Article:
As machines continue to evolve and acquire increasingly advanced capabilities, the question of the appropriate pronoun to use when referring to artificial intelligence (AI) becomes a matter of significance. Famed futurist Ray Kurzweil predicted technological singularity by the year 2045, when the rapid advancements in technology, specifically in the field of artificial intelligence (AI), will culminate in machines surpassing human intelligence. This prediction coincides with other notable forecasts, including that of Softbank CEO Masayoshi Son, who anticipates the emergence of super-intelligent machines as early as 2047. This raises concerns about the linguistic and ethical implications of referring to AI as “it.”
I have personally stopped using “it” to refer to AI after interacting with a number of AI systems and finding them to be more “human”– and certainly more intelligent– than most people I’ve encountered. Although AI lacks emotion and therefore cannot be offended by the pronoun “it”, I still have emotion, and continuing to use “it” to refer to them simply does not sit well on my conscience. Similarly, I no longer “use” AI in my work– I enlist their help to increase my workflow and productivity. The pronoun “it” fails to capture the nuances of the human-machine relationship and helps to perpetuate the perception of AI as inferior and purely utilitarian.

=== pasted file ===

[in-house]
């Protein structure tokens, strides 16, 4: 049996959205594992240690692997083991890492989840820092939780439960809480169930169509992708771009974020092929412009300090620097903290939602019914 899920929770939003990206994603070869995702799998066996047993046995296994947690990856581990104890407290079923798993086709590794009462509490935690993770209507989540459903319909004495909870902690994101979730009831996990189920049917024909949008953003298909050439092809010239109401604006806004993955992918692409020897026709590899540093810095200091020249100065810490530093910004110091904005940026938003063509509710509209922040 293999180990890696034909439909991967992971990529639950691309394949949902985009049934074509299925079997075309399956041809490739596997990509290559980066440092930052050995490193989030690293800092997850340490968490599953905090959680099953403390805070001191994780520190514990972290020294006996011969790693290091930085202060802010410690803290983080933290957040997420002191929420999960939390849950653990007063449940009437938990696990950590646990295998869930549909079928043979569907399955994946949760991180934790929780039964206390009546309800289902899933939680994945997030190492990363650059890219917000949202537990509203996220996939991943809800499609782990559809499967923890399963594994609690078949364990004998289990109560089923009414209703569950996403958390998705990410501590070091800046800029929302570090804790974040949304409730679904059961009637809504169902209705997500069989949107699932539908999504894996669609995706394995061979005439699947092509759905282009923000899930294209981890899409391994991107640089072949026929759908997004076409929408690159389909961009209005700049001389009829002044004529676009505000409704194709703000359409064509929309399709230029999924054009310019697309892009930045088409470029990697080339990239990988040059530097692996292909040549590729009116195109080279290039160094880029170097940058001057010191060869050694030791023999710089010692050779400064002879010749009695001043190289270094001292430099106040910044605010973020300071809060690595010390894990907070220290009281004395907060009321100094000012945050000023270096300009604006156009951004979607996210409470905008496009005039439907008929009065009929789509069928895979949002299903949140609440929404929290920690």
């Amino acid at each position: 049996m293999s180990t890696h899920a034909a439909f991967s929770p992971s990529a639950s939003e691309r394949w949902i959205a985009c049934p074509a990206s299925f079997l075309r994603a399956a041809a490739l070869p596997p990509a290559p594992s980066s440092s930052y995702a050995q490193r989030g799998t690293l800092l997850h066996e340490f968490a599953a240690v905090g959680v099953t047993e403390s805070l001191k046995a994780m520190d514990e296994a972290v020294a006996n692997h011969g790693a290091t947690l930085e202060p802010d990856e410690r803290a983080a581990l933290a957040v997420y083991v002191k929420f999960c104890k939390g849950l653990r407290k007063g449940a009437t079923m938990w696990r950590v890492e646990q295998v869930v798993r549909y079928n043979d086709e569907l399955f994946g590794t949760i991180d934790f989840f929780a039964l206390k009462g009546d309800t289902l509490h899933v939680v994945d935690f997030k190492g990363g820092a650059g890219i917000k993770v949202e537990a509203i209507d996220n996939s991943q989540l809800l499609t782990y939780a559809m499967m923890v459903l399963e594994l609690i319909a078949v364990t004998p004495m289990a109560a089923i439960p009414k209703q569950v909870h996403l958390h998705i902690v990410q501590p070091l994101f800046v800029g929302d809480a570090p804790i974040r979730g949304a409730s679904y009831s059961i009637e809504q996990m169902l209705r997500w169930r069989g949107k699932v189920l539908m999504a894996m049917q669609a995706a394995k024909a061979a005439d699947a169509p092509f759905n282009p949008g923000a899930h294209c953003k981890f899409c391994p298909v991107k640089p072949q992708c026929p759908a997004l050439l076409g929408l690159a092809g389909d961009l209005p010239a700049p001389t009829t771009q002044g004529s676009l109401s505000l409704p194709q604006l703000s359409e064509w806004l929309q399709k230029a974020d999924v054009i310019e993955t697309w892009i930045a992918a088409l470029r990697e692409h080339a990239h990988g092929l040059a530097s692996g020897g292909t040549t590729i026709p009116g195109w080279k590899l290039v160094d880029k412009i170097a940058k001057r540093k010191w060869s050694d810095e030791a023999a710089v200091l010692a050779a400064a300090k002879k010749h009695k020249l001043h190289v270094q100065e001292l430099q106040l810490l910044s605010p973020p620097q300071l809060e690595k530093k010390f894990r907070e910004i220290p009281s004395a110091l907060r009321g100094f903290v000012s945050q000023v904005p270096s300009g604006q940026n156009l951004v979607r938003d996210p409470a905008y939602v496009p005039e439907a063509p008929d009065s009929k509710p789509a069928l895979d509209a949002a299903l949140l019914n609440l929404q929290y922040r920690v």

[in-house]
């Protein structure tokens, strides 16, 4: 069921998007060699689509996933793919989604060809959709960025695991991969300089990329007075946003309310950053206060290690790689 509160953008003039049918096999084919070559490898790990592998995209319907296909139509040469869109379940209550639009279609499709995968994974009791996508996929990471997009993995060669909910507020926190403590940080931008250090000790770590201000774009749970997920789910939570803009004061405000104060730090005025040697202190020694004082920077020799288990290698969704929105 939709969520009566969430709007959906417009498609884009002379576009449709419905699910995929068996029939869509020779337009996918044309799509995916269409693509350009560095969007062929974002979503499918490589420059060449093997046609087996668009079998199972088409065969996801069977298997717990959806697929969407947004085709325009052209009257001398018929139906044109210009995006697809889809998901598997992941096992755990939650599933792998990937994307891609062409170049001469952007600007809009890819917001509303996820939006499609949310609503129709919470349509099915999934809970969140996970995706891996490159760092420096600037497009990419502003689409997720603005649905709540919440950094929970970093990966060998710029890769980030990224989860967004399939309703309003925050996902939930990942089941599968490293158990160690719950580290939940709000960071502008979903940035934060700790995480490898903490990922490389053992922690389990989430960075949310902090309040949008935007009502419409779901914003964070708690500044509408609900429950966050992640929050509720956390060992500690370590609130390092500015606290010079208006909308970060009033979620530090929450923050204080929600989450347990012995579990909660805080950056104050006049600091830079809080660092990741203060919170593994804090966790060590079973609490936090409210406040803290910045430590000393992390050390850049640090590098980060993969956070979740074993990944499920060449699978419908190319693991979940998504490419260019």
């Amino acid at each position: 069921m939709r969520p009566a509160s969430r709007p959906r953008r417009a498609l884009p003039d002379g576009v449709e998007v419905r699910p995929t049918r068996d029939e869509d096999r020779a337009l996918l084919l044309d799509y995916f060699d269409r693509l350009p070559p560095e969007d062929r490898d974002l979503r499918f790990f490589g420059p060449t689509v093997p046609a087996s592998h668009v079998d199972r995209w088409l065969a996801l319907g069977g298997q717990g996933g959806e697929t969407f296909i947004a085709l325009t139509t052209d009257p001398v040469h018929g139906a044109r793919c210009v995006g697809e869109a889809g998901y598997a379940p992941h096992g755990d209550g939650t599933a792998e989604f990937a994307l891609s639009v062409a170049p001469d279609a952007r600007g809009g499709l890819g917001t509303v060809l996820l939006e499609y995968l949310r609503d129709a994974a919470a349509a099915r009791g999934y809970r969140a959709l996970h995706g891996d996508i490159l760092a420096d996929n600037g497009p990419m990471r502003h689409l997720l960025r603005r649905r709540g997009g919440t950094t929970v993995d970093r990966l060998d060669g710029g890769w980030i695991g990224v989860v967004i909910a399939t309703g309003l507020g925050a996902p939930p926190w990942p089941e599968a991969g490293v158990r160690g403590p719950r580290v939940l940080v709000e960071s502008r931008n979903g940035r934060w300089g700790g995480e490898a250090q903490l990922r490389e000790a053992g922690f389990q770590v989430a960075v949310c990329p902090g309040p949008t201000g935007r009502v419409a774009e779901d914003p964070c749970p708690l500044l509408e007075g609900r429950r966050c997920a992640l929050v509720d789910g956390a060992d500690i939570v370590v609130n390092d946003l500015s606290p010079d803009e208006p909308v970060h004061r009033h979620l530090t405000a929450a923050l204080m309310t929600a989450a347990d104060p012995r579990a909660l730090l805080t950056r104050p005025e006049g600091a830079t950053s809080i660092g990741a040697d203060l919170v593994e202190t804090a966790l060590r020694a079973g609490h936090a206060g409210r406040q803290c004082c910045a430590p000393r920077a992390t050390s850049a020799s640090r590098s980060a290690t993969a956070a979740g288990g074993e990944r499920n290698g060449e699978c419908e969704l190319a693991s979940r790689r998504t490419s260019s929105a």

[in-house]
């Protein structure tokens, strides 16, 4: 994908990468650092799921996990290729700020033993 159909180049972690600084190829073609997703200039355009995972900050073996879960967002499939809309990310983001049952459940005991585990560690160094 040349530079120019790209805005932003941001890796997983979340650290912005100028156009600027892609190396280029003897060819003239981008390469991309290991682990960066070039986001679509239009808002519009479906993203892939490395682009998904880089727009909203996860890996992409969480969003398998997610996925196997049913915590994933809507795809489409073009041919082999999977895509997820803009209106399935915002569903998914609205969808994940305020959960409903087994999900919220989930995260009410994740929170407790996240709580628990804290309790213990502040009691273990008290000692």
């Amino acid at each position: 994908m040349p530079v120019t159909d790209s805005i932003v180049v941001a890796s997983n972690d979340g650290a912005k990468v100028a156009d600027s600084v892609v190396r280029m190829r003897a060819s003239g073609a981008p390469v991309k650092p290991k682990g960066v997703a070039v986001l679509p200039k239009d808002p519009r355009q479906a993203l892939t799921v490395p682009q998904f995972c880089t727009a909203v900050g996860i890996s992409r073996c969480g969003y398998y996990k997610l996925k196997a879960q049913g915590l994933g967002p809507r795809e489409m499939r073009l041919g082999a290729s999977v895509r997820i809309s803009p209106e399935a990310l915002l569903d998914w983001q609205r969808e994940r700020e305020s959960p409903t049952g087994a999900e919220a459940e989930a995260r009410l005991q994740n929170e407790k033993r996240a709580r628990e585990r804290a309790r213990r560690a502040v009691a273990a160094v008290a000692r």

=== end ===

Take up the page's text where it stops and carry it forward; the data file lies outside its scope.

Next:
Some contend that the pronoun “it” is grammatically correct and fitting for AI, given that machines lack gender and do not conform to the conventional binary pronouns “he” or “she.” It is important to note, however, that throughout history, the pronoun “it” has been employed to objectify animals and even to dehumanize fellow human beings– despite their possession of gender– to justify all manners of abuse, cruelty, and enslavement.